Le photographe roumain Tamas Dezso nous propose des clichés d’une beauté incroyable, centrés sur un monde laissé à l’abandon, et montrant notamment des bâtiments en décomposition. Des images à couper le souffle, dont une sélection est à découvrir en images dans la suite de l’article.
To promote its television series Game of Thrones and engage fans in the off-season, HBO launched a campaign to let fans do what they’ve probably wanted to do since the first season: roast King Joffrey.
As much as they might want to, fans can’t actually roast Joffrey over a burning flame. What they can do to show their scorn is to attack him with a spew of venomous insults on Twitter or Facebook, using the hashtag #RoastJoffrey.
So far, more than 60,000 roasts and rants have been directed at the ruthless King, including some from the cast, like Maisie Williams who plays Arya, celebrity fans like Eli Roth and Seth Green, and brands like Oreo.
If you’ve ever raised a fist at your television screen while watching Joffrey on the show, head over to the campaign site to add your vicious insult to the roast.
As Volkswagen’s production of its iconic “hippie van” comes to a halt—due to its inability of meeting newly introduced safety standards—the brand will be producing one last batch of its mini busses for it to go out in style.
Produced exclusively by Volkswagen Brazil, the ‘Last Series Special Edition Kombi’ celebrates the humble German automobile.
The Kombi is one of the most iconic and successful models of the car manufacturer, and a last limited edition of 600 would be produced.
Like its previous counterparts, the special editions would feature the unique “skirt and blouse” decorative band that surrounds the entire vehicle, with a paint finish in white, and blue below the waistline.
It would have upholstery vinyl reminiscent of old models of the vehicle, in the colors of blue with white bands.
Nostalgia-inducing, the vehicle’s side windows and rear windscreens would also feature curtains, in blue, and curtain holdbacks embroidered with the “Kombi” logo.
The last-edition Kombi sits up to nine people and, to add to the retro-touch, it will have white tire rims.
The mini bus it would be sold exclusively in Brazil, each priced at US$35,600.
The Perspective Series from Studio Ve contains stunning clocks in modern minimalist style. Inspired by the way in which each of us has a different perspective on “life and time”, these wall clocks double up as fascinating and dynamic sculptural additions. The Perspective Series has a selection of 5 exquisite wall clocks that feature a black backdrop and unique hands crafted using interesting straight white lines. Each one of the clocks professes a unique life philosophy that talks about varying perceptions and how we manage our time through the vibrant and varying geometric designs that the hands form. While the V Clock shows simplicity and focused style, the ravishing K Clock showcases how simple straight lines overlap and combine to for complex patterns. The D clock is a reminder that perceptions vary depending on the point of view even as P Clock and Z Clock dazzle with interesting 3D shapes and patterns. You can get one of these clocks for $55 or the entire set for $220 by backing the project on Kickstarter in the next few days. Grab one while you still can!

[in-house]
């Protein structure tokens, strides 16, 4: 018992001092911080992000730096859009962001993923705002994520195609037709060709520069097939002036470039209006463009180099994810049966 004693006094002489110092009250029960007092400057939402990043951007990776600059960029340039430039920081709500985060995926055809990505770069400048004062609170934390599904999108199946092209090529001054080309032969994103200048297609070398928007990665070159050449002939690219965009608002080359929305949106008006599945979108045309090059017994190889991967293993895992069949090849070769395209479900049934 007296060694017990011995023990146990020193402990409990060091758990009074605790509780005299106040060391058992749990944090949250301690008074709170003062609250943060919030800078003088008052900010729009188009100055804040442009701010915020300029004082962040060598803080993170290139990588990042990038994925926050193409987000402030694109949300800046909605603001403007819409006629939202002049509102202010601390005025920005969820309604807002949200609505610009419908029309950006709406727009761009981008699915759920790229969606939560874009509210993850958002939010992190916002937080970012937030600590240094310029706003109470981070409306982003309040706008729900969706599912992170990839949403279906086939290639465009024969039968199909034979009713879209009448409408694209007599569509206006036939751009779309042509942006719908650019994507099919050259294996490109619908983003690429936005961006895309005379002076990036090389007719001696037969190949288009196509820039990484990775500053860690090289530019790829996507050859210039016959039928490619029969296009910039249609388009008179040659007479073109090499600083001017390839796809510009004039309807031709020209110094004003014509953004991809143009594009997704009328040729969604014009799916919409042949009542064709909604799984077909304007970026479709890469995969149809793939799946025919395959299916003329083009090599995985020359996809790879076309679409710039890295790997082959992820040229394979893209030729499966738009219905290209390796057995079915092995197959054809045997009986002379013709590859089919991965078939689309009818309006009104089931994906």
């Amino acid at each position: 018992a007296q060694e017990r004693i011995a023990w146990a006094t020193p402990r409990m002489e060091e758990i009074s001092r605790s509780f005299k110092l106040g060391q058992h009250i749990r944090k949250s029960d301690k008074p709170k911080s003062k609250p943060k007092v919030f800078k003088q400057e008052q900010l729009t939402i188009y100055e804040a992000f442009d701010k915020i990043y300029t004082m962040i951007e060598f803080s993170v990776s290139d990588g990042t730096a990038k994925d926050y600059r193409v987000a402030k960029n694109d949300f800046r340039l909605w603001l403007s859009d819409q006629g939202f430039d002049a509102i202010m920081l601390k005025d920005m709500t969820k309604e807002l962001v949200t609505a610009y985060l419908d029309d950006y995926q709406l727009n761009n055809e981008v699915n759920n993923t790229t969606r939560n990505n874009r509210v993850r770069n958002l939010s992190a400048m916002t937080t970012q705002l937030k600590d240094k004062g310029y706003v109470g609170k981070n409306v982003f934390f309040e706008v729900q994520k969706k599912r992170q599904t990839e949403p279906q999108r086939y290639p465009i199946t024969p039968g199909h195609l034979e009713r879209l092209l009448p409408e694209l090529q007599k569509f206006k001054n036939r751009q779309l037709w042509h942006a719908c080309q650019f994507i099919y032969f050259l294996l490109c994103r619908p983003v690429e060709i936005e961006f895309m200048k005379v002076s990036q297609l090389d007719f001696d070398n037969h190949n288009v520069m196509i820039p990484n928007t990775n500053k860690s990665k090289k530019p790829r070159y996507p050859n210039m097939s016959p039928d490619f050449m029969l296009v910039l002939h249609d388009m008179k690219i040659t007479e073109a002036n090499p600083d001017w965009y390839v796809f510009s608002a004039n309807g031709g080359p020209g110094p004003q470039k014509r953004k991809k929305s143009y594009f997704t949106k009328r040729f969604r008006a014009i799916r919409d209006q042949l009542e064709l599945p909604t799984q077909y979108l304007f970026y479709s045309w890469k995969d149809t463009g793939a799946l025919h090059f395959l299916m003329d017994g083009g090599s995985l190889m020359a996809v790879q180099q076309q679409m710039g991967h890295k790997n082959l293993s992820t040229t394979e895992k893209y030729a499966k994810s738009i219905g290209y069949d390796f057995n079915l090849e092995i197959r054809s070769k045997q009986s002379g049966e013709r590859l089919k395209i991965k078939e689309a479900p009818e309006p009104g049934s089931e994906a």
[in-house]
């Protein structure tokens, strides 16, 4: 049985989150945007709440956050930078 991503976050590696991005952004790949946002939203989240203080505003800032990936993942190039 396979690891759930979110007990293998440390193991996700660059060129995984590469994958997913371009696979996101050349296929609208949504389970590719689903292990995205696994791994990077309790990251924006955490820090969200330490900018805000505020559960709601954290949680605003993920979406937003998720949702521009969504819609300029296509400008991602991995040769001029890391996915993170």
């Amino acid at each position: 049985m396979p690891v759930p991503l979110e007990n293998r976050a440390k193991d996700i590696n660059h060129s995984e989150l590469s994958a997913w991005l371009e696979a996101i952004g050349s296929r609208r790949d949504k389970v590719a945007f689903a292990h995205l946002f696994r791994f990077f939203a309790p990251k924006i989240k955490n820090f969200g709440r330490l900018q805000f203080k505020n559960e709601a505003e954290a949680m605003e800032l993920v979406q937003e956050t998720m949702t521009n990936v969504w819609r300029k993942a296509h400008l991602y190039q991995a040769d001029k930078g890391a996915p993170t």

General Motors has quietly been making strides in greening their operations. What’s most encouraging is that GM isn’t doing it for the publicity; they’re doing it simply because technological advances in sustainability are increasingly making good business sense.
In 1999, GM began experimenting with turning landfill gas—those otherwise worthless fumes that do nothing but stink and fill the atmosphere—into energy. By using landfill gas to heat a portion of their paint shop in Orion, Michigan, they discovered they had reduced their energy costs by half per vehicle. In 2002, GM then started using this LFGTE (LandFill Gas to Energy) technology to power parts of their Fort Wayne, Indiana, assembly facility.
Presumably having worked out the kinks, now they’re taking bigger steps. This month GM invested $24 million in LFGTE machinery. The Fort Wayne facility’s LFGTE percentage will quadruple from 10% to 40%, and the Orion plant will draw a whopping 54% of its juice from the stuff. This will cut 89,000 metric tons of CO2 emissions per year, about the equivalent of what 18,500 cars put out. The total LFGTE yield between the two plants will be 14 megawatts; if they repeat this nine times with other facilities by 2020, they will hit their self-imposed goal of using 125 renewable-energy megawatts.
Here’s a local news affiliate’s overview of the project:
And here’s a video by GM partner Waste Management on how they turn fumes into juice:
There’s at least two things we find heartening about GM’s overall approach to greening their roll. The first is that between Fort Wayne and Orion it will save them some $10 million annually. So unlike using a longer-payoff-term source like solar, they’ll recoup their investment within three years. Hopefully other manufacturers will take notice and follow suit.
The second thing is that GM is not taking a one-size-fits-all approach with their facilities. One might conclude, for example, that if they can profitably draw electricity from landfill, that means they will encourage the creation of more landfill. Not so: While that solution makes sense for Fort Wayne and Orion, it doesn’t for some other GM facilities. We’ll take a look at that next.